Interop 2022 did a lot to advance consistent, standards-compliant behavior among browsers. Check out this post for Safari/WebKit results on Interop 2022 (we went from last place to a near-perfect) and looks forward to the even more ambitious Interop 2023. https://webkit.org/blog/13706/interop-2023/
I’m so curious what web designers and developers think about Interop 2023!
What do you think of the new dashboard?
What do you think of the technology that was selected?
What do you think of how Interop 2022 worked out?
Press release: "W3C re-launched as a public-interest non-profit organization"
We continue our core process and mission to shepherd the web, developing open web standards with contributions from W3C Members, staff, and the international community
More at: https://www.w3.org/blog/news/archives/9823
Have you ever heard of `:nth-child(n of <selector>)`?
It’s cool. It lets you count through `:nth` children for items with a particular class (or other selector). Here’s a demo: https://codepen.io/jensimmons/pen/mdjGmem/850199eb0f72fc70492fcfecea6867c9?editors=1100
And you can use `:nth-last-child(n of <selector>)` to count up from the bottom.
It’s been supported in Safari since 2015!
What might you use it for?
Trying out @ivory. Using Mastodon through the web has, UI-wise, felt like using Linux. Crowded layout, too many options. So I haven’t switched from Twitter as much as I’d like. After a few minutes of use, Ivory is much more the experience I’m looking for.
To be clear, I think the problem is in the Mastodon web UI, not the web itself. I happily use Twitter via the web.
Did you know every year on Jan 28 is Data Privacy Day?
To mark the occasion this year, Apple created this video: https://www.youtube.com/watch?v=1HWUjMjaBJI 🤣
Was yesterday’s news about Safari Technology Preview 161 not exciting enough?
Well, now Safari Technology Preview 162 is available!
• CSS Nesting
• CSS Margin Trim
• CSS Relative Color Syntax
• Declarative Shadow DOM
• Form-associated Custom Elements
• Default ARIA for Custom Elements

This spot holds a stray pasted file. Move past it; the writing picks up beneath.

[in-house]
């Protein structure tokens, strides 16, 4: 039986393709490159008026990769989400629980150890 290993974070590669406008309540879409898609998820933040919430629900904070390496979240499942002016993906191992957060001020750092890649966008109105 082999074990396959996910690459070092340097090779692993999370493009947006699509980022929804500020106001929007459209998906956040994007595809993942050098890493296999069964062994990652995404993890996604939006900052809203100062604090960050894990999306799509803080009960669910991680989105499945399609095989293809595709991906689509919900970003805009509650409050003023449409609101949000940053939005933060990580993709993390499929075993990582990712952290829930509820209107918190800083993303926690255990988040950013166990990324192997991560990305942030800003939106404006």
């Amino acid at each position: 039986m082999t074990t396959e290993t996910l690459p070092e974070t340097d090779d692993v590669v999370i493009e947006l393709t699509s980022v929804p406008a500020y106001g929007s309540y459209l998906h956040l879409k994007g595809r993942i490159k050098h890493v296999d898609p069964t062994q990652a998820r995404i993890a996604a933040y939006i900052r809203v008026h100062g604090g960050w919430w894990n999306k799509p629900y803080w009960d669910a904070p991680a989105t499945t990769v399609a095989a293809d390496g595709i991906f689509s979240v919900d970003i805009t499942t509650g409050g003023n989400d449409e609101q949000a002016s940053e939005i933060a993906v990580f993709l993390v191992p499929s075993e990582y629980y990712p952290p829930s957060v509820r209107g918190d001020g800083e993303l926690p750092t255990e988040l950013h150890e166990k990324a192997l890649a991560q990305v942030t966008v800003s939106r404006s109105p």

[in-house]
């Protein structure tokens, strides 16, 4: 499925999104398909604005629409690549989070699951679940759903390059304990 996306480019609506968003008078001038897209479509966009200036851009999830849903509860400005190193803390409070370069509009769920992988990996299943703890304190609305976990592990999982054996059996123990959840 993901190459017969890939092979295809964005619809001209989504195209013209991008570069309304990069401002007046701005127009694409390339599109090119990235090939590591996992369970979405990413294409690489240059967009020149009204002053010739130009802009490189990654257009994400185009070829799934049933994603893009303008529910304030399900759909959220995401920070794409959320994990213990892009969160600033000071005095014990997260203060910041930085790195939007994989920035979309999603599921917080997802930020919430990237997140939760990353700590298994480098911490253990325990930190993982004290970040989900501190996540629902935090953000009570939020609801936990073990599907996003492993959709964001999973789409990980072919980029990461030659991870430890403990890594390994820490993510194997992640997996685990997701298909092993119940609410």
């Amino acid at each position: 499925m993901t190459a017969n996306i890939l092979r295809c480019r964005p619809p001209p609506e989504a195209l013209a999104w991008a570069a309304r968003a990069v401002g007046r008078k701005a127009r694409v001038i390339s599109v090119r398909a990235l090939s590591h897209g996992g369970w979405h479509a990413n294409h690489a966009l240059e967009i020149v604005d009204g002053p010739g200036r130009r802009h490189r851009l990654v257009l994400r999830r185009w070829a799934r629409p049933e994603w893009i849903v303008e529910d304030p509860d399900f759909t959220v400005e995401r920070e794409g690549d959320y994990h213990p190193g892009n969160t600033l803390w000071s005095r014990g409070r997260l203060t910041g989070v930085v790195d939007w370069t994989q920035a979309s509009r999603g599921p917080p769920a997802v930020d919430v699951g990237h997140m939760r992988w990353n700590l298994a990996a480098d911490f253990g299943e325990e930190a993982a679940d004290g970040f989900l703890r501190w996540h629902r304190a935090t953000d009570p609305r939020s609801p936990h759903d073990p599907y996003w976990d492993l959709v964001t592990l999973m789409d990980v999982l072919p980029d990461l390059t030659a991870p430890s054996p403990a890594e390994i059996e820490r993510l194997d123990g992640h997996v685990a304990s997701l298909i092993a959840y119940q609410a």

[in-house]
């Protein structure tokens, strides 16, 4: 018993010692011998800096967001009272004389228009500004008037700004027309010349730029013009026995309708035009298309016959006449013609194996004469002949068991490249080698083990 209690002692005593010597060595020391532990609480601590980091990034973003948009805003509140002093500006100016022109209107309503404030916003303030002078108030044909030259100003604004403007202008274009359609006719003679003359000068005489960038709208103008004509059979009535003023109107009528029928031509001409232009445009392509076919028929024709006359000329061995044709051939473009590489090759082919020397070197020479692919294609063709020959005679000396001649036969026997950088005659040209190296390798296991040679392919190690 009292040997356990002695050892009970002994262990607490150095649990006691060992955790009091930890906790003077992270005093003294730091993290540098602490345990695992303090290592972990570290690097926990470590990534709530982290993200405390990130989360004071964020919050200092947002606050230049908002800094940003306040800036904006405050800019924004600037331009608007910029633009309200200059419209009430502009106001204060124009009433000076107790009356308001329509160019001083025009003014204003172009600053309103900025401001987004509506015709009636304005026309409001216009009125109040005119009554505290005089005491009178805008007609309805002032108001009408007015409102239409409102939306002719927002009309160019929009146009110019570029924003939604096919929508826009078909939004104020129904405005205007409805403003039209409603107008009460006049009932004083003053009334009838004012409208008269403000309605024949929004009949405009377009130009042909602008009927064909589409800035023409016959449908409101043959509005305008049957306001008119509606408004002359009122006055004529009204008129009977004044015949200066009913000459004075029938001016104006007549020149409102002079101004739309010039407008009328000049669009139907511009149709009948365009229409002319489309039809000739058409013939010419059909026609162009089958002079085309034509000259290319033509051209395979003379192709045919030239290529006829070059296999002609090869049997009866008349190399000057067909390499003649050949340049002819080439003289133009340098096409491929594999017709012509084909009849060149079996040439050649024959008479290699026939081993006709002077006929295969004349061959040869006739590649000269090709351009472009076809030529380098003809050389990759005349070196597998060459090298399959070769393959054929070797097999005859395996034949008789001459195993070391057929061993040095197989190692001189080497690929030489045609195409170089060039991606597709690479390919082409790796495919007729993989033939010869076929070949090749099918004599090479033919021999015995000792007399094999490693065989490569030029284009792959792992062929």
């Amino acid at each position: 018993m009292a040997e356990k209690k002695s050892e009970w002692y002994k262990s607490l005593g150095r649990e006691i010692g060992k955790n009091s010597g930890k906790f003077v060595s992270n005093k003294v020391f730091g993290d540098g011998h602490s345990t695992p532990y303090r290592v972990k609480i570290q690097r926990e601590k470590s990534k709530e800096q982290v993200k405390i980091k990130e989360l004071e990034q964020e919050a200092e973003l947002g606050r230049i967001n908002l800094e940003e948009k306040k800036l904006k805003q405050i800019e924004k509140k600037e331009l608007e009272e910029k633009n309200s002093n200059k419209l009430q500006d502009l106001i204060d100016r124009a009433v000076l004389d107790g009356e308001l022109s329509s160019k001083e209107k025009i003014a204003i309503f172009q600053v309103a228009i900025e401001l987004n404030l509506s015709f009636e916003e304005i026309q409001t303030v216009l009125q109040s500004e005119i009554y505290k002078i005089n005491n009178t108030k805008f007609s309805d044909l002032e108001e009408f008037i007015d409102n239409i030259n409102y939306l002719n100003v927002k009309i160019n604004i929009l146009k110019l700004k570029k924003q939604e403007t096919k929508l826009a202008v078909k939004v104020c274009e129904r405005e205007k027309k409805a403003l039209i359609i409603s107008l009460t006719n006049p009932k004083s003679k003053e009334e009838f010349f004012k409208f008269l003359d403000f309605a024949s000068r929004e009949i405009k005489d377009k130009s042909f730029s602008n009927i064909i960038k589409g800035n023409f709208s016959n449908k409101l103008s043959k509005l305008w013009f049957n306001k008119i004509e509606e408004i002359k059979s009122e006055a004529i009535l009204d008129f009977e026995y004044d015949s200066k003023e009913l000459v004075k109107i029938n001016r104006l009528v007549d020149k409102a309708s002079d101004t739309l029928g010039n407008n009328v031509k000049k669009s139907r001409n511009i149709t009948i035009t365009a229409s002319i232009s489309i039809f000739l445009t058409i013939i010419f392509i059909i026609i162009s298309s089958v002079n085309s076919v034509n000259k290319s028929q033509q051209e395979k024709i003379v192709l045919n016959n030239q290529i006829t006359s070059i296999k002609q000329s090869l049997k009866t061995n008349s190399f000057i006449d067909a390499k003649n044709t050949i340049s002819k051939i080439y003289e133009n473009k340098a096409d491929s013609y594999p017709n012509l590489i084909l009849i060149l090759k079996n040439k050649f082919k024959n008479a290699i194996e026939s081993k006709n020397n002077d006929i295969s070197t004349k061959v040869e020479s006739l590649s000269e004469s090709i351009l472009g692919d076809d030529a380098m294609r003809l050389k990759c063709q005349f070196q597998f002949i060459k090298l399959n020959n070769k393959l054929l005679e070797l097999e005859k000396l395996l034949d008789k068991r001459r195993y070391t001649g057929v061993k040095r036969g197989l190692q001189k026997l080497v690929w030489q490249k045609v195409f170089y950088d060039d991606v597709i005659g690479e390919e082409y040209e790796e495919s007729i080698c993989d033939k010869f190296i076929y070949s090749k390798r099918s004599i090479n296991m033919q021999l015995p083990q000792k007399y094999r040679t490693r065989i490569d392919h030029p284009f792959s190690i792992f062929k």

Look at what Safari Technology Preview 161 includes!
• RegExp lookbehind
• OffscreenCanvas (2D)
• WASM SIMD on x64
• unprefixed Fullscreen API
• CSS Custom Properties (@property)
• CSS Typed OM
• more pseudo-classes work inside :has()
• :user-invalid & :user-valid
• Web Animations improvements
And a *lot* more. Click through to read the whole list!
(Shipped Jan 12; original release notes didn’t list everything.)
Still, it's great that we have such a significant shared body for principles on how the web platform should evolve. And on a higher level, I'd also cite the Ethical Web Principles: https://w3ctag.github.io/ethical-web-principles/
And the Privacy Principles: https://w3ctag.github.io/privacy-principles/
Some of these directly inspired the W3C Technical Architecture Group's Web Platform Design Principles, which are applied when the TAG reviews proposed web standards.
It's more comprehensive, but IMO less well-written - a bit too verbose & bureaucratic.
HTML Design Principles is one of the things I'm most proud of writing (along with co-editor
and its other contributors). Some of these principles have so won the day in web standards that it's hard to believe they were once controversial. For example, there used to be a major constituency _against_ supporting existing web content.
Sometimes I see people making confident claims about the decision-making process inside companies I’ve never worked at, and I have no way to know better so I assume they are right.
Then I see them making confident and totally wrong assertions about how Apple works and make decisions. And I wonder if I should put any stock in the rest of it.
The World Wide Web Consortium (#w3c) is now a real legal entity. https://www.w3.org/blog/2023/01/2023-a-new-era-for-w3c/
engineering at Apple. Also networking APIs. Opinions are personal unless stated otherwise.
QOTO: Question Others to Teach Ourselves
An inclusive, Academic Freedom, instance
All cultures welcome.
Hate speech and harassment strictly forbidden.